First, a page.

The HSP70 family of chaperone proteins is one of the most conserved protein families in evolution (Takayama S et al. 1999; Boorstein WR et al. 1994; Brocchieri L et al. 2008). The sequence alignment of eukaryotic and bacterial HSP70 proteins revealed that the human HSP70 SBD is highly homologous to the DnaK SBD (51% sequence identity in the full-length protein and 47% identity in the SBD) (Zhang P et al. 2014). Moreover, the crystal structure of the substrate-bound human HSP70-SBD resembled the overall fold of the corresponding domain in the substrate-bound DnaK structures, confirming a similar overall architecture of the orthologous bacterial and human HSP70 proteins (Zhang P et al. 2014). Structures of nucleotide-binding domains of four human HSP70 isoforms: HSPA1L, HSPA2, HSPA6 and HSPA5 also support the view that the NBDs of human HSP70 function by conserved mechanisms (Wisniewska M et al. 2014). Structural analysis of a functionally intact bovine Hsp70 family member Hsc70 together with analysis of mutants in the interdomain linker and interface support the allosteric mechanism of the mammalian HSP70 chaperones (Wilbanks SM & McKay DB 1998; Jiang J et al. 2005).

Identifier: R-HSA-8874218
Species: Homo sapiens
Compartment: nucleoplasm, cytosol
The N-terminal domain of CREB3L4 (CREB4, AIbZIP) containing the bZIP and transcription activation domains trafficks from the cytosol to the nucleus (Stirling and O'Hare 2006, inferred from mouse Creb3l4 (Tisp40)) where it activates transcription of target genes such as HSPA5 (BiP), BAG3, DNAJC12, and KDELR3 (Qi et al. 2002, Ben Aicha et al. 2007). Expression of CREB3L4 is itself induced by androgens in prostate tissue (Qi et al. 2002).
Identifier: R-HSA-8874208
Species: Homo sapiens
Compartment: Golgi membrane, endoplasmic reticulum membrane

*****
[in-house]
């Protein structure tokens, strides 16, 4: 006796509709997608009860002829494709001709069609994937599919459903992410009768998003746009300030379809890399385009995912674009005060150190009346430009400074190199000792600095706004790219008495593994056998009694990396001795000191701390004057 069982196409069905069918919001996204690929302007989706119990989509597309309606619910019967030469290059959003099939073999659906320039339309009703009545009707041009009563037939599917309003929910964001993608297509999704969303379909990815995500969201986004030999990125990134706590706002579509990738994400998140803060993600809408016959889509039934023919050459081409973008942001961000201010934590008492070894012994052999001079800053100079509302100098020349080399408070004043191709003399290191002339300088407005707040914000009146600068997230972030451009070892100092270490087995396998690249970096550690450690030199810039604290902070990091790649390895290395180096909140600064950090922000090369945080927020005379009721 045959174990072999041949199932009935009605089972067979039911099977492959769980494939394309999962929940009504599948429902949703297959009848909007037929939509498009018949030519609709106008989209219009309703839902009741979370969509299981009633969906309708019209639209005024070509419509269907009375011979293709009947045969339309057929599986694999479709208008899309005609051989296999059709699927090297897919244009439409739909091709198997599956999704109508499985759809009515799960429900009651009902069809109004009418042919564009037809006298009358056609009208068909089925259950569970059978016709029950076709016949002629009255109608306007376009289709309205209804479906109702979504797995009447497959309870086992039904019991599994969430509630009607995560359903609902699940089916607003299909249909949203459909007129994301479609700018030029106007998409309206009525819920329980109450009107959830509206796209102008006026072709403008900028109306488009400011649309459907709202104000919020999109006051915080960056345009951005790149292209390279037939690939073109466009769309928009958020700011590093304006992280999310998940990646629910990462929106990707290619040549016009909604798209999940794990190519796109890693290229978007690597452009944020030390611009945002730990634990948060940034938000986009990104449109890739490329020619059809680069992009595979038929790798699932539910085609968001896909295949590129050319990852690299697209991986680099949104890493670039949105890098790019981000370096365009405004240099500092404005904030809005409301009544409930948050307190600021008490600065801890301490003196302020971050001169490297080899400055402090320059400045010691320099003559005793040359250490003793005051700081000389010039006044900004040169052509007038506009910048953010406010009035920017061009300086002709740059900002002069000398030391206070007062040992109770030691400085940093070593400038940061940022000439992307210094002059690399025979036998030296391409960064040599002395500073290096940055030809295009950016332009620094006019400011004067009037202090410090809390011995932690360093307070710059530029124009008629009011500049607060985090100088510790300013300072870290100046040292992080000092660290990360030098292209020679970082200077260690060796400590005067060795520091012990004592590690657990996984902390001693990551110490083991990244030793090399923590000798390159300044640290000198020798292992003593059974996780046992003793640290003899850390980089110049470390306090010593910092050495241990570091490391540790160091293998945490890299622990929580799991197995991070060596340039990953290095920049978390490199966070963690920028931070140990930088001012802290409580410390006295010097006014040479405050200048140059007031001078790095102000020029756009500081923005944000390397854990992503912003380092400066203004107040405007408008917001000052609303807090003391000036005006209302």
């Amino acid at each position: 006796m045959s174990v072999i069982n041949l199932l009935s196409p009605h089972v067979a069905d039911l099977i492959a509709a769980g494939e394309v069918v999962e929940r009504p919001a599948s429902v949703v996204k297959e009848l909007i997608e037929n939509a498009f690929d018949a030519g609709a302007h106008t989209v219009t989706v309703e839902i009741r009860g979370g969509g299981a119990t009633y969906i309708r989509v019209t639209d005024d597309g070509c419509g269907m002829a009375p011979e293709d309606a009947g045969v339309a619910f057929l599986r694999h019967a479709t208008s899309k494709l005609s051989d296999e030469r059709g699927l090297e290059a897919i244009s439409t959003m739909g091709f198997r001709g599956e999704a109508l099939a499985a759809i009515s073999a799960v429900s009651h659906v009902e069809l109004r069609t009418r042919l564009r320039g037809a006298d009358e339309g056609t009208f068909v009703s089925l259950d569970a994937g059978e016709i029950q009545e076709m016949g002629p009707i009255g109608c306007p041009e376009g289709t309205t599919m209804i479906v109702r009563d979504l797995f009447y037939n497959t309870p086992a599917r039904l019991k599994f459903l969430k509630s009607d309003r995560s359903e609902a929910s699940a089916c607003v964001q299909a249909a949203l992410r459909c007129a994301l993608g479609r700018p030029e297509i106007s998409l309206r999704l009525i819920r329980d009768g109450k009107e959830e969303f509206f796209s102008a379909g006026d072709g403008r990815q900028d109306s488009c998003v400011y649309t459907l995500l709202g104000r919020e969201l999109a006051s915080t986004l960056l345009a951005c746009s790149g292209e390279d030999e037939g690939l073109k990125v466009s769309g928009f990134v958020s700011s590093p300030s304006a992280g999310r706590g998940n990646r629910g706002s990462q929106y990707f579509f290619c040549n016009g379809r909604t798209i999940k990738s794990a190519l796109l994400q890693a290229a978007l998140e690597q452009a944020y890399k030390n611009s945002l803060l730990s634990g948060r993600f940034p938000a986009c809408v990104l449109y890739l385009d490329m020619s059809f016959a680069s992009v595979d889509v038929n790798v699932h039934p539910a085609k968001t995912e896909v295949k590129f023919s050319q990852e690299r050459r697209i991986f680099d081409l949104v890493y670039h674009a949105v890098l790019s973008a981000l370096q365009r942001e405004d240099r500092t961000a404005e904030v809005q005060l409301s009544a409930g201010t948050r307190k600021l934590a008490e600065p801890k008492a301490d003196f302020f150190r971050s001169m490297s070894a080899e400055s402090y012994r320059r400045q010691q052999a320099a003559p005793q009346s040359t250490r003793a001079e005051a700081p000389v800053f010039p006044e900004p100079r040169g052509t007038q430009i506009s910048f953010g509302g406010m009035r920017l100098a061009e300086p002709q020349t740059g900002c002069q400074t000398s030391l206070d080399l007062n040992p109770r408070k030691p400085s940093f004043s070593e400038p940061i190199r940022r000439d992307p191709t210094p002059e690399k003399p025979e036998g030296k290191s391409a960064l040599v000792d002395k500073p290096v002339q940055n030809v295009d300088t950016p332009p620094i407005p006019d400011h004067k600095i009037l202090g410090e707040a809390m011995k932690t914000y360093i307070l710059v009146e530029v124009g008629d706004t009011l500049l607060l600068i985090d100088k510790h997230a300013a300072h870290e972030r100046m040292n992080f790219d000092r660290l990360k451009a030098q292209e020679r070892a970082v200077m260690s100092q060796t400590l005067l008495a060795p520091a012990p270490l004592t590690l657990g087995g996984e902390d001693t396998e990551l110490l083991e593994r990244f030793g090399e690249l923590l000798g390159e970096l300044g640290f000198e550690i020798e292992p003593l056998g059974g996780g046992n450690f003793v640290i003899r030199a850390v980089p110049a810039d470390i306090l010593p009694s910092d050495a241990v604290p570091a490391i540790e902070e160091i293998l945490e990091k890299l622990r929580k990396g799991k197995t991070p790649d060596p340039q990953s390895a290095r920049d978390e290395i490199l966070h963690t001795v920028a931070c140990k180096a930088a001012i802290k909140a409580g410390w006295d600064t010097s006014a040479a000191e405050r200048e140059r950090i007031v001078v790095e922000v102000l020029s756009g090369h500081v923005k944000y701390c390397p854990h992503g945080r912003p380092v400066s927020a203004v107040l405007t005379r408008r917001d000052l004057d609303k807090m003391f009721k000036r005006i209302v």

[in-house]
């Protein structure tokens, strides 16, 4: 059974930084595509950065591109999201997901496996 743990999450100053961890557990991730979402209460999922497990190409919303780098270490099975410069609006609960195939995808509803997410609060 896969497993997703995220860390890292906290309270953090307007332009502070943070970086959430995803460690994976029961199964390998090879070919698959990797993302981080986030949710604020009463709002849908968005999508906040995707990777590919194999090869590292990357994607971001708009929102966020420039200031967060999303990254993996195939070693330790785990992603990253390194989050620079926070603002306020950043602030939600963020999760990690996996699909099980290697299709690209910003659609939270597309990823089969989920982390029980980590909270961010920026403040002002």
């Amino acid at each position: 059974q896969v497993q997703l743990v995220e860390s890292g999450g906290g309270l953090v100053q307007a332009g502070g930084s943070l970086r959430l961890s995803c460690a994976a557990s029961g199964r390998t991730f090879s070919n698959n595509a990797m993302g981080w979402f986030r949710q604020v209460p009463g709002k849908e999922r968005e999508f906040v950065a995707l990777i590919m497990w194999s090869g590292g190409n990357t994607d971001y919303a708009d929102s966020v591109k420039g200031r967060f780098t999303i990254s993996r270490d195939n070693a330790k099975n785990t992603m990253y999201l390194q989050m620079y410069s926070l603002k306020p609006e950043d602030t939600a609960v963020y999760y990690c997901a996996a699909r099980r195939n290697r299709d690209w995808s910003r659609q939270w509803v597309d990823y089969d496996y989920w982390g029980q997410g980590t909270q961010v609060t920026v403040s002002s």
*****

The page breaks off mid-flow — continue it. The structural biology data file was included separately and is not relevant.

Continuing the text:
Unlike ATF6, CREB3L3 (and probably other CREB3 family members) does not interact with HSPA5 (BiP) (Llarena 2010). Instead, retention in the endoplasmic reticulum (ER) is mediated by a membrane-proximal cytoplasmic motif (Bailey et al. 2007). When the motif is deleted CREB3L3 is constitutively trafficked to the Golgi where it is cleaved (Bailey et al. 2007). In cells not experiencing ER stress, CREB3L3 is located in the ER membrane (Stirling and O'Hare 2006, Bailey et al. 2007, Llarena et al. 2010) and is rapidly turned over by the endoplasmic reticulum associated degradation (ERAD) pathway (Bailey et al. 2007). During ER stress CREB3L3 is translocated by an uncharacterized mechanism to the Golgi (Bailey et al. 2007, Llarena et al. 2010, also inferred from the mouse homolog in Zhang et al. 2006). CREB3L3 is expressed strongly in the liver and more weakly in the stomach and small intestine.

Complex (4 results from a total of 4)

Identifier: R-HSA-5252117
Species: Homo sapiens
Compartment: nucleoplasm
Identifier: R-HSA-5252008
Species: Homo sapiens
Compartment: nucleoplasm
Identifier: R-HSA-5252063
Species: Homo sapiens
Compartment: cytosol
Identifier: R-HSA-5252012
Species: Homo sapiens
Compartment: cytosol

Pathway (1 results from a total of 1)

Identifier: R-HSA-8874211
Species: Homo sapiens
Members of the CREB3 family (also known as the OASIS family) are tissue-specific proteins that each contain a transcription activation domain, a basic leucine zipper (bZIP) domain that promotes dimerization and DNA binding, and a transmembrane domain that anchors the protein to the membrane of the endoplasmic reticulum (ER) (reviewed in Asada et al. 2011, Chan et al. 2011, Kondo et al. 2011, Fox and Andrew 2015). The family includes CREB3 (LUMAN), CREB3L1 (OASIS), CREB3L2 (BBF2H7, Tisp40), CREB3L3 (CREB-H), and CREB3L4 (CREB4). Activation of the proteins occurs when they transit from the ER to the Golgi and are cleaved sequentially by the Golgi resident proteases MBTPS1 (S1P) and MBTPS2 (S2P), a process known as regulated intramembrane proteolysis that releases the cytoplasmic region of the protein containing the transcription activation domain and the bZIP domain. This protein fragment then transits from the cytosol to the nucleus where it activates transcription of target genes. CREB3L1, CREB3L2, and CREB3L3 are activated by ER stress, although the mechanisms that cause the transit of the CREB3 proteins are not fully characterized. Unlike the ATF6 factors, CREB3 proteins do not appear to interact with HSPA5 (BiP) and therefore do not appear to sense unfolded proteins by dissociation of HSPA5 when HSPA5 binds the unfolded proteins.

Icon (1 results from a total of 1)

Species: Homo sapiens
Curator: Bruce May
Designer: Cristoffer Sevilla
HSPA5 icon
Endoplasmic reticulum chaperone BiP